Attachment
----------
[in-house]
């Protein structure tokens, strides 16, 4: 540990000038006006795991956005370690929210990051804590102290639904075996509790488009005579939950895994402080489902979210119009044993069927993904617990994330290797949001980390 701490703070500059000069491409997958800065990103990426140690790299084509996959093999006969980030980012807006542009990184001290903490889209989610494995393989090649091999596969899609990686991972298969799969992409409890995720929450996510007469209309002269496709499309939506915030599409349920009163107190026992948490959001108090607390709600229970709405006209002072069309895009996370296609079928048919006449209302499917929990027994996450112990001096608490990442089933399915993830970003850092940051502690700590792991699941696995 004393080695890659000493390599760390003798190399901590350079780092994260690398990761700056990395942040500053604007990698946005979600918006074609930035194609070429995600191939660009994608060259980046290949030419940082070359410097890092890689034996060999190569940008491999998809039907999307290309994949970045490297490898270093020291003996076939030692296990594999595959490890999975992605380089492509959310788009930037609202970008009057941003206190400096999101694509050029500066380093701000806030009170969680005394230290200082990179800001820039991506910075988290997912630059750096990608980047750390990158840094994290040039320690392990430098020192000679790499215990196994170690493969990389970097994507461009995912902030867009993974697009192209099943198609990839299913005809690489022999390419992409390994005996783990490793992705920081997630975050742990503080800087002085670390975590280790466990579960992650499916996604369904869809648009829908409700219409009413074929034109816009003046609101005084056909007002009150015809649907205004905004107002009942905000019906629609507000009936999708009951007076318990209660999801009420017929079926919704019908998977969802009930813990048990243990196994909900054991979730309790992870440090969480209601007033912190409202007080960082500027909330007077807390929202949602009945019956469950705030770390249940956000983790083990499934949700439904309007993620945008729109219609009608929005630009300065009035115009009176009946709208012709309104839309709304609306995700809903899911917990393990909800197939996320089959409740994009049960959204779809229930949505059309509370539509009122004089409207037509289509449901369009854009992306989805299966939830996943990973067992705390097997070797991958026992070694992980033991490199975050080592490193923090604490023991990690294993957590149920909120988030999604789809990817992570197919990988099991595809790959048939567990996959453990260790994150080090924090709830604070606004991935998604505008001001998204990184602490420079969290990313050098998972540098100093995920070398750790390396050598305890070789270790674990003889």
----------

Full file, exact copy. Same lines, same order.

[in-house]
């Protein structure tokens, strides 16, 4: 540990000038006006795991956005370690929210990051804590102290639904075996509790488009005579939950895994402080489902979210119009044993069927993904617990994330290797949001980390 701490703070500059000069491409997958800065990103990426140690790299084509996959093999006969980030980012807006542009990184001290903490889209989610494995393989090649091999596969899609990686991972298969799969992409409890995720929450996510007469209309002269496709499309939506915030599409349920009163107190026992948490959001108090607390709600229970709405006209002072069309895009996370296609079928048919006449209302499917929990027994996450112990001096608490990442089933399915993830970003850092940051502690700590792991699941696995 004393080695890659000493390599760390003798190399901590350079780092994260690398990761700056990395942040500053604007990698946005979600918006074609930035194609070429995600191939660009994608060259980046290949030419940082070359410097890092890689034996060999190569940008491999998809039907999307290309994949970045490297490898270093020291003996076939030692296990594999595959490890999975992605380089492509959310788009930037609202970008009057941003206190400096999101694509050029500066380093701000806030009170969680005394230290200082990179800001820039991506910075988290997912630059750096990608980047750390990158840094994290040039320690392990430098020192000679790499215990196994170690493969990389970097994507461009995912902030867009993974697009192209099943198609990839299913005809690489022999390419992409390994005996783990490793992705920081997630975050742990503080800087002085670390975590280790466990579960992650499916996604369904869809648009829908409700219409009413074929034109816009003046609101005084056909007002009150015809649907205004905004107002009942905000019906629609507000009936999708009951007076318990209660999801009420017929079926919704019908998977969802009930813990048990243990196994909900054991979730309790992870440090969480209601007033912190409202007080960082500027909330007077807390929202949602009945019956469950705030770390249940956000983790083990499934949700439904309007993620945008729109219609009608929005630009300065009035115009009176009946709208012709309104839309709304609306995700809903899911917990393990909800197939996320089959409740994009049960959204779809229930949505059309509370539509009122004089409207037509289509449901369009854009992306989805299966939830996943990973067992705390097997070797991958026992070694992980033991490199975050080592490193923090604490023991990690294993957590149920909120988030999604789809990817992570197919990988099991595809790959048939567990996959453990260790994150080090924090709830604070606004991935998604505008001001998204990184602490420079969290990313050098998972540098100093995920070398750790390396050598305890070789270790674990003889």